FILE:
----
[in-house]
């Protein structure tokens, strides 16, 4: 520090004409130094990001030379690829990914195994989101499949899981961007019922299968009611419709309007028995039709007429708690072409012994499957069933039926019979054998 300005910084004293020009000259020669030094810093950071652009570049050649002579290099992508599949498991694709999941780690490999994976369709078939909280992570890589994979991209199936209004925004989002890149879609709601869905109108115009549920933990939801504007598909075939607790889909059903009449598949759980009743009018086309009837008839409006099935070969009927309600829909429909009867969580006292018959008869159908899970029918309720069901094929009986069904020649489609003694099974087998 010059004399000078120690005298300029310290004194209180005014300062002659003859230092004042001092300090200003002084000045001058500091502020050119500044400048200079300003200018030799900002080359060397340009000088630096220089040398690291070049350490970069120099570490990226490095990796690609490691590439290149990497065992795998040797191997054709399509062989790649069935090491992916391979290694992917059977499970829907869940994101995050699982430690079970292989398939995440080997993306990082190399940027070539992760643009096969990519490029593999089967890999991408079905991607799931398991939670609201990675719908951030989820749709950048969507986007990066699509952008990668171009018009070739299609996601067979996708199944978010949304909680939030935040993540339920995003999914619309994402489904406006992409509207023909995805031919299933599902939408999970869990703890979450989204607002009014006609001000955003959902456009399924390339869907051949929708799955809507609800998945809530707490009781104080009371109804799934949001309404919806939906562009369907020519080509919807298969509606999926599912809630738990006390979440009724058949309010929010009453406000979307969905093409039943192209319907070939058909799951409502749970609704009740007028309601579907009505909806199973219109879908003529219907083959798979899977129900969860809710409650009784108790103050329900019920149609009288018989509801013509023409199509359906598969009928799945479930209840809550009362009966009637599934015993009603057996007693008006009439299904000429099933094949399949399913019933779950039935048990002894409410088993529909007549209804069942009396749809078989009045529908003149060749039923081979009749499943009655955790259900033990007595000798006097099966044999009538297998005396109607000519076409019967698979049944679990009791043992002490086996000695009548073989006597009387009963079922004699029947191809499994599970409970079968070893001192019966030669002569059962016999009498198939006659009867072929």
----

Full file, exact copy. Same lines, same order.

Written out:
[in-house]
């Protein structure tokens, strides 16, 4: 520090004409130094990001030379690829990914195994989101499949899981961007019922299968009611419709309007028995039709007429708690072409012994499957069933039926019979054998 300005910084004293020009000259020669030094810093950071652009570049050649002579290099992508599949498991694709999941780690490999994976369709078939909280992570890589994979991209199936209004925004989002890149879609709601869905109108115009549920933990939801504007598909075939607790889909059903009449598949759980009743009018086309009837008839409006099935070969009927309600829909429909009867969580006292018959008869159908899970029918309720069901094929009986069904020649489609003694099974087998 010059004399000078120690005298300029310290004194209180005014300062002659003859230092004042001092300090200003002084000045001058500091502020050119500044400048200079300003200018030799900002080359060397340009000088630096220089040398690291070049350490970069120099570490990226490095990796690609490691590439290149990497065992795998040797191997054709399509062989790649069935090491992916391979290694992917059977499970829907869940994101995050699982430690079970292989398939995440080997993306990082190399940027070539992760643009096969990519490029593999089967890999991408079905991607799931398991939670609201990675719908951030989820749709950048969507986007990066699509952008990668171009018009070739299609996601067979996708199944978010949304909680939030935040993540339920995003999914619309994402489904406006992409509207023909995805031919299933599902939408999970869990703890979450989204607002009014006609001000955003959902456009399924390339869907051949929708799955809507609800998945809530707490009781104080009371109804799934949001309404919806939906562009369907020519080509919807298969509606999926599912809630738990006390979440009724058949309010929010009453406000979307969905093409039943192209319907070939058909799951409502749970609704009740007028309601579907009505909806199973219109879908003529219907083959798979899977129900969860809710409650009784108790103050329900019920149609009288018989509801013509023409199509359906598969009928799945479930209840809550009362009966009637599934015993009603057996007693008006009439299904000429099933094949399949399913019933779950039935048990002894409410088993529909007549209804069942009396749809078989009045529908003149060749039923081979009749499943009655955790259900033990007595000798006097099966044999009538297998005396109607000519076409019967698979049944679990009791043992002490086996000695009548073989006597009387009963079922004699029947191809499994599970409970079968070893001192019966030669002569059962016999009498198939006659009867072929």